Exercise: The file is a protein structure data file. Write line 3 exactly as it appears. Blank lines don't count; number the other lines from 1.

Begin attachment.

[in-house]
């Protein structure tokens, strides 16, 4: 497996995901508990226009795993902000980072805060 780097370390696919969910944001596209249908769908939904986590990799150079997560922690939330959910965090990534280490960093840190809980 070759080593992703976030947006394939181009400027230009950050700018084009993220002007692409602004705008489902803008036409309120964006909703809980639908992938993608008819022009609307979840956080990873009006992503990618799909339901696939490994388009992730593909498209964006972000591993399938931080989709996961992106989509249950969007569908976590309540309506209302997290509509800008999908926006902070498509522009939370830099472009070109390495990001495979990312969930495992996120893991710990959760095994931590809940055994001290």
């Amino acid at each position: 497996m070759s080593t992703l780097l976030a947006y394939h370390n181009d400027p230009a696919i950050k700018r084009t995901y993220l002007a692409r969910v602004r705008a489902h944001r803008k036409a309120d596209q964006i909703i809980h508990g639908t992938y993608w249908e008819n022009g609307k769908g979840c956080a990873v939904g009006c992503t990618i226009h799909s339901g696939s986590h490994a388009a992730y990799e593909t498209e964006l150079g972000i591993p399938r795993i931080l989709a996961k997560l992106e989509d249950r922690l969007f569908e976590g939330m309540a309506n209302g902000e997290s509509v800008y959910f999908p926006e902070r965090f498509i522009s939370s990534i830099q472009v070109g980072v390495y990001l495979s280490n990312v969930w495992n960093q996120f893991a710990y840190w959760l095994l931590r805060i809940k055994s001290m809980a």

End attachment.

């Amino acid at each position: 497996m070759s080593t992703l780097l976030a947006y394939h370390n181009d400027p230009a696919i950050k700018r084009t995901y993220l002007a692409r969910v602004r705008a489902h944001r803008k036409a309120d596209q964006i909703i809980h508990g639908t992938y993608w249908e008819n022009g609307k769908g979840c956080a990873v939904g009006c992503t990618i226009h799909s339901g696939s986590h490994a388009a992730y990799e593909t498209e964006l150079g972000i591993p399938r795993i931080l989709a996961k997560l992106e989509d249950r922690l969007f569908e976590g939330m309540a309506n209302g902000e997290s509509v800008y959910f999908p926006e902070r965090f498509i522009s939370s990534i830099q472009v070109g980072v390495y990001l495979s280490n990312v969930w495992n960093q996120f893991a710990y840190w959760l095994l931590r805060i809940k055994s001290m809980a």